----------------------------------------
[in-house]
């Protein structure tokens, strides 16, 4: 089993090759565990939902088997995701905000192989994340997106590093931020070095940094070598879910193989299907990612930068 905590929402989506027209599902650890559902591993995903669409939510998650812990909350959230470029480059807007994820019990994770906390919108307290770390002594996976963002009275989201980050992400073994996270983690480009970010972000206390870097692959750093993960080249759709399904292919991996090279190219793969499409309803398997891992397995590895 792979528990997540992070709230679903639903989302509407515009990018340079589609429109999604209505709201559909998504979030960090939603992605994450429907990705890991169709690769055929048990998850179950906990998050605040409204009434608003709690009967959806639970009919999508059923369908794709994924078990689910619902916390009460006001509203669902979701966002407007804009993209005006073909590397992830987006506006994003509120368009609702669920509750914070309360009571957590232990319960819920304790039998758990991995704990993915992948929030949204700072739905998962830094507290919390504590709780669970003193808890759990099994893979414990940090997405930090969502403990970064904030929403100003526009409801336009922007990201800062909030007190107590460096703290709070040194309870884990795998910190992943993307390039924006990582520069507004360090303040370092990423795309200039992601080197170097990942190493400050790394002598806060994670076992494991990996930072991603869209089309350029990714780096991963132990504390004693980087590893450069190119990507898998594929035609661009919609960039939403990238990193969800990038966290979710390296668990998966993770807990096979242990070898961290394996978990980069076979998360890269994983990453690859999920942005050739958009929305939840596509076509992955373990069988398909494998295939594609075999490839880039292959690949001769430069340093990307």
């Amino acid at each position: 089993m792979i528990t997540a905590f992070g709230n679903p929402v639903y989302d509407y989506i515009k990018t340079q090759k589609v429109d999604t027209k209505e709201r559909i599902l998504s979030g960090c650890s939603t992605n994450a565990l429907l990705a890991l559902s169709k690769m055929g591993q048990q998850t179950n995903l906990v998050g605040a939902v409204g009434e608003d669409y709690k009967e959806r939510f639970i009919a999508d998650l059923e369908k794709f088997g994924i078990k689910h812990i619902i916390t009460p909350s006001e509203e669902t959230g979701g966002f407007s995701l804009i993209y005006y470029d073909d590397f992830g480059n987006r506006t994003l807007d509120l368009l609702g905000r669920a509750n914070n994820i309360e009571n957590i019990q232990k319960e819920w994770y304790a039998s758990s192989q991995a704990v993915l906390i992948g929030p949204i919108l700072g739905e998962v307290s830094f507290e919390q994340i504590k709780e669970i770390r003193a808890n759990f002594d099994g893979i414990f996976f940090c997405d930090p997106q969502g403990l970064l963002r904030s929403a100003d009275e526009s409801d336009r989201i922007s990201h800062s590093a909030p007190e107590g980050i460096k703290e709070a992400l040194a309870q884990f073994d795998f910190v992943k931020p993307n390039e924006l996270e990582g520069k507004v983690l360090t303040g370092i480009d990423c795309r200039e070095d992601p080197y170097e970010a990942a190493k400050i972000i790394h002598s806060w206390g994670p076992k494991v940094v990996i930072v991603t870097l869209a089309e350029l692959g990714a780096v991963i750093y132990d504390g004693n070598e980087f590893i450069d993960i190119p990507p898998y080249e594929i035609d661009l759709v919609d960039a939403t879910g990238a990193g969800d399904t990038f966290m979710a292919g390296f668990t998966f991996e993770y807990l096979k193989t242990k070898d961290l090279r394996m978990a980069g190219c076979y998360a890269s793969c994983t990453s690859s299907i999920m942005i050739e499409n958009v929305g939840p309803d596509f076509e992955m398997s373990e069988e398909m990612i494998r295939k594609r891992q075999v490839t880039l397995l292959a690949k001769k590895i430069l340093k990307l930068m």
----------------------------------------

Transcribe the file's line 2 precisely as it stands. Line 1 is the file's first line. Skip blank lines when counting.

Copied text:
């Protein structure tokens, strides 16, 4: 089993090759565990939902088997995701905000192989994340997106590093931020070095940094070598879910193989299907990612930068 905590929402989506027209599902650890559902591993995903669409939510998650812990909350959230470029480059807007994820019990994770906390919108307290770390002594996976963002009275989201980050992400073994996270983690480009970010972000206390870097692959750093993960080249759709399904292919991996090279190219793969499409309803398997891992397995590895 792979528990997540992070709230679903639903989302509407515009990018340079589609429109999604209505709201559909998504979030960090939603992605994450429907990705890991169709690769055929048990998850179950906990998050605040409204009434608003709690009967959806639970009919999508059923369908794709994924078990689910619902916390009460006001509203669902979701966002407007804009993209005006073909590397992830987006506006994003509120368009609702669920509750914070309360009571957590232990319960819920304790039998758990991995704990993915992948929030949204700072739905998962830094507290919390504590709780669970003193808890759990099994893979414990940090997405930090969502403990970064904030929403100003526009409801336009922007990201800062909030007190107590460096703290709070040194309870884990795998910190992943993307390039924006990582520069507004360090303040370092990423795309200039992601080197170097990942190493400050790394002598806060994670076992494991990996930072991603869209089309350029990714780096991963132990504390004693980087590893450069190119990507898998594929035609661009919609960039939403990238990193969800990038966290979710390296668990998966993770807990096979242990070898961290394996978990980069076979998360890269994983990453690859999920942005050739958009929305939840596509076509992955373990069988398909494998295939594609075999490839880039292959690949001769430069340093990307």